I would rather be right than president.—Henry Clay
If we could distill all the needs that cause unhappiness, the product would be the Need to be Right. This ingrained BS (Belief System) is the core of conflict, champion of the “J”s,* and a major speed bump on the road to happiness.
A friend once led a discussion group on the need to be right. They lamented its pervasiveness among the members of the church down the street. They viewed the others as unenlightened and closed-minded.
Not once did anybody suggest members of their own group might have a need to be right. When I suggested another point of view, they responded with anger. They alluded to a physically impossible position for my head.
Another friend prefaces every opinion with a condescending put-down of anyone who might differ. He’s a master of the non sequitur. Disagree and he’ll change the subject and never miss a beat. Ridicule and insult are his stock in trade, and, if you ask, he’ll tell you how accepting and open minded he is.
He’s a lot of fun at parties.
Once convinced of their cause or point of view, with the need to be right, they declare all others wrong. It’s a matter of self-defense. If they’re right you must be wrong. It’s up to them to convince you of the error of your ways.
They often misrepresent other points of view. Then they critique the distorted model they create. It’s the “straw person” argument, and renders rationality to the dustbin of discourse. You find it often in discussions of religion and politics.
I’ll bet you can think of plenty of people who fit these patterns. Might they think of you if they read this?
What’s Wrong With Being Right?
Nothing at all. It’s comfortable to be right.
But I’m talking about the NEED to be right. It’s the unconscious BS that says you MUST be right and prove others wrong. It triggers all the unhappy emotions that rob you of perspective, self esteem and love.
Through childhood, adulthood and old age, we never get a reward for being wrong. The programming is so constant and so intense we don’t even know it’s happening. None of us are immune, dammit.
As you can see in the examples above, the need can’t even recognize itself. We wear psychological blinders, and not a mirror in sight. There ought to be an infallible way for us to spot this BS within ourselves so we can upgrade it.
Emotions are the best and most obvious indicators of the need to be right. The “J”s are excellent indicators, especially Judgment and Justification.
Judgment deals with “It’s not OK” and often produces anger or frustration. If you’re angry or resentful, what are you judging?
Justification is a reaction to the fear of “I’m not OK.” Fear and guilt are more subtle come to the surface less frequently. When you justify, chances are there’s a fear lurking somewhere.
*Check out the examples of the “J”s in last month’s issue of Transformation Coaching. You’ll see how they relate to the fear and anger.
What are you feeling? Do you get upset when somebody expresses an opinion you disagree with? (Justification), How do you feel in the “Under 10-Items” checkout lane when a person in front of you has 11 items? (Judgment). Do you call other drivers names when they creep along in the left lane? (Both)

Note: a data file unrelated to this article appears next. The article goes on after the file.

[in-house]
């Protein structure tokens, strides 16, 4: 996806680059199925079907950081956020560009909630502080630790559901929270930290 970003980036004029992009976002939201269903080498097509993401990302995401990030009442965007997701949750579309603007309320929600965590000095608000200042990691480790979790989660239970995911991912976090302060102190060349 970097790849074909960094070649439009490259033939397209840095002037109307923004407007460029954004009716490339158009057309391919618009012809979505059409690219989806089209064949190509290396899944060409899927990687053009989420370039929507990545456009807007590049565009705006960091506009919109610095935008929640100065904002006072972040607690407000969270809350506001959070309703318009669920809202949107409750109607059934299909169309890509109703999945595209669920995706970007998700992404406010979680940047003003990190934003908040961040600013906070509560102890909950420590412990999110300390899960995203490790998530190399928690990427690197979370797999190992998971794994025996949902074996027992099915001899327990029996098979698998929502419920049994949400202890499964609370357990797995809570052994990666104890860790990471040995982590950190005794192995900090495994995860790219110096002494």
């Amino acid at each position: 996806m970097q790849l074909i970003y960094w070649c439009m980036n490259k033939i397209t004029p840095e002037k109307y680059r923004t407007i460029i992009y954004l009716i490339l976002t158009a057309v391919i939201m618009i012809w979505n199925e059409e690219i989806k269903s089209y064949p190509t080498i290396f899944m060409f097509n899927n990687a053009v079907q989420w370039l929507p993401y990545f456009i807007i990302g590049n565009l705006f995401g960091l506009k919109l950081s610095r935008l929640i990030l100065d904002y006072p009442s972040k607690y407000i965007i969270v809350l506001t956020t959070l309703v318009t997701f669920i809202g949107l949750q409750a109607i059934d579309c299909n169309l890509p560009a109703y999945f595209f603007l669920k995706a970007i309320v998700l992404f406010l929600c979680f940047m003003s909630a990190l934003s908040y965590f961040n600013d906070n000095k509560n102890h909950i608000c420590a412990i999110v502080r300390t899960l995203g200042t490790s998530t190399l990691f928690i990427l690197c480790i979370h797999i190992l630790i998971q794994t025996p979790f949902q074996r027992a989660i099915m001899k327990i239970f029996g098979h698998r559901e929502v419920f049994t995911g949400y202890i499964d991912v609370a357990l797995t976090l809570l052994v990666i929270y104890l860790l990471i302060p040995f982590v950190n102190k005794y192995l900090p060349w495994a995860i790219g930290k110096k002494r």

In any situation where you get upset, consider it an opportunity to upgrade the BS. Then, without the pressure of the need to be right, you can make choices for your best outcome. You’ll see options you had overlooked before.
Take my Advice. Don’t Give Advice.
One special facet of the need to be right is advice without consent. Unsolicited advice leads to resistance and often rebellion. It can be as harmful as physical brutality. I can think of nothing that can add distance to a relationship more quickly.
Yet all too often, a simple sharing is interpreted as a request for advice. It’s often given with a genuine concern out of friendship or parental wisdom.
I remember how I rebellious I felt when, as a teen, I’d get sage advice from my parents. No doubt my kids felt the same way when I shared my brilliance with them.
A wise friend said, “Notice how miserable your advisors are.” Any advice you offer is suspect if you haven’t solved the same problem as your advisee. Would you get financial advice from a barber, or hair styling from a banker? I hope not.
The safest advice you can give in any situation is, “Do what you want.”
*What, you don’t have last month’s issue and don’t know about the “J”s? You can fix that right away. Mention my name and I’ll get you a free subscription.
Gregg Sanderson is author of Spirit With A Smile, The World According To BOB. He is a licensed practitioner in the Centers for Spiritual Living, and a Certified Trainer for Infinite Possibilities. His earlier books were, What Ever Happened To Happily Ever After? and Split Happens—Easing The Pain Of Divorce. His latest project is the New Thought Global Network, where subscribers can enjoy the best in New Thought presentations from anywhere at any time. You can see it at http://www.newthoughtglobal.org.